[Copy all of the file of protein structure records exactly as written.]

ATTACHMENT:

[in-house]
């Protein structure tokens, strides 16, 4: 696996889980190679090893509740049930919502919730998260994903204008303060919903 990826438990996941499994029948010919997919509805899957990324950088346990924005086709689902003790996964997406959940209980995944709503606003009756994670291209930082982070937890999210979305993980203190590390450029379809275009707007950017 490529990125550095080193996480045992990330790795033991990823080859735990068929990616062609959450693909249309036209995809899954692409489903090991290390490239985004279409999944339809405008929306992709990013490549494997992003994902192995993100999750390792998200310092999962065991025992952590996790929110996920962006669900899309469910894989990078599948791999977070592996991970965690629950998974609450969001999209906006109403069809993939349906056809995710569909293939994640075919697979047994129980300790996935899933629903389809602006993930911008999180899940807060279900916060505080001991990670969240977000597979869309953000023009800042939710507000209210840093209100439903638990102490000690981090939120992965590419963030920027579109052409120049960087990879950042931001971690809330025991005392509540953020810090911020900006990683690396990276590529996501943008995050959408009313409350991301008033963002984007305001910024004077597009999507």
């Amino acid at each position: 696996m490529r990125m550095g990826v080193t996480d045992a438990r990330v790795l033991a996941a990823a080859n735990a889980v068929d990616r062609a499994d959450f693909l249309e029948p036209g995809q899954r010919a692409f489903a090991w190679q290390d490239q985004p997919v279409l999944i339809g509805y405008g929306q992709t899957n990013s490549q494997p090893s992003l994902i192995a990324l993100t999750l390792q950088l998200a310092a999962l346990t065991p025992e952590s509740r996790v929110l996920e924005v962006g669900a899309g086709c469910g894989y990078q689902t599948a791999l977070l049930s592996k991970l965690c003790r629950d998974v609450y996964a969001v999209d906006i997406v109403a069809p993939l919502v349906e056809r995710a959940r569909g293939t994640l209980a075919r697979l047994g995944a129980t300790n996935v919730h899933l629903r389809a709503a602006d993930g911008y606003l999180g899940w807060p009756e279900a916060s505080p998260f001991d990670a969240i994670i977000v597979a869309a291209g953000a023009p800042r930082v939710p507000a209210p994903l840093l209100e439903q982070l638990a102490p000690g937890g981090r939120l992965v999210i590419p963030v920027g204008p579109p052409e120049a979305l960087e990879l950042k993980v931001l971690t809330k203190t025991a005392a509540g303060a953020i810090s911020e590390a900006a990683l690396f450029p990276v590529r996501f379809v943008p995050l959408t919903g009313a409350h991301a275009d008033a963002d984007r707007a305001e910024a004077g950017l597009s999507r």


[in-house]
């Protein structure tokens, strides 16, 4: 696996889980190679090893509740049930919502919730998260994903204008303060919903 990826438990996941499994029948010919997919509805899957990324950088346990924005086709689902003790996964997406959940209980995944709503606003009756994670291209930082982070937890999210979305993980203190590390450029379809275009707007950017 490529990125550095080193996480045992990330790795033991990823080859735990068929990616062609959450693909249309036209995809899954692409489903090991290390490239985004279409999944339809405008929306992709990013490549494997992003994902192995993100999750390792998200310092999962065991025992952590996790929110996920962006669900899309469910894989990078599948791999977070592996991970965690629950998974609450969001999209906006109403069809993939349906056809995710569909293939994640075919697979047994129980300790996935899933629903389809602006993930911008999180899940807060279900916060505080001991990670969240977000597979869309953000023009800042939710507000209210840093209100439903638990102490000690981090939120992965590419963030920027579109052409120049960087990879950042931001971690809330025991005392509540953020810090911020900006990683690396990276590529996501943008995050959408009313409350991301008033963002984007305001910024004077597009999507």
């Amino acid at each position: 696996m490529r990125m550095g990826v080193t996480d045992a438990r990330v790795l033991a996941a990823a080859n735990a889980v068929d990616r062609a499994d959450f693909l249309e029948p036209g995809q899954r010919a692409f489903a090991w190679q290390d490239q985004p997919v279409l999944i339809g509805y405008g929306q992709t899957n990013s490549q494997p090893s992003l994902i192995a990324l993100t999750l390792q950088l998200a310092a999962l346990t065991p025992e952590s509740r996790v929110l996920e924005v962006g669900a899309g086709c469910g894989y990078q689902t599948a791999l977070l049930s592996k991970l965690c003790r629950d998974v609450y996964a969001v999209d906006i997406v109403a069809p993939l919502v349906e056809r995710a959940r569909g293939t994640l209980a075919r697979l047994g995944a129980t300790n996935v919730h899933l629903r389809a709503a602006d993930g911008y606003l999180g899940w807060p009756e279900a916060s505080p998260f001991d990670a969240i994670i977000v597979a869309a291209g953000a023009p800042r930082v939710p507000a209210p994903l840093l209100e439903q982070l638990a102490p000690g937890g981090r939120l992965v999210i590419p963030v920027g204008p579109p052409e120049a979305l960087e990879l950042k993980v931001l971690t809330k203190t025991a005392a509540g303060a953020i810090s911020e590390a900006a990683l690396f450029p990276v590529r996501f379809v943008p995050l959408t919903g009313a409350h991301a275009d008033a963002d984007r707007a305001e910024a004077g950017l597009s999507r």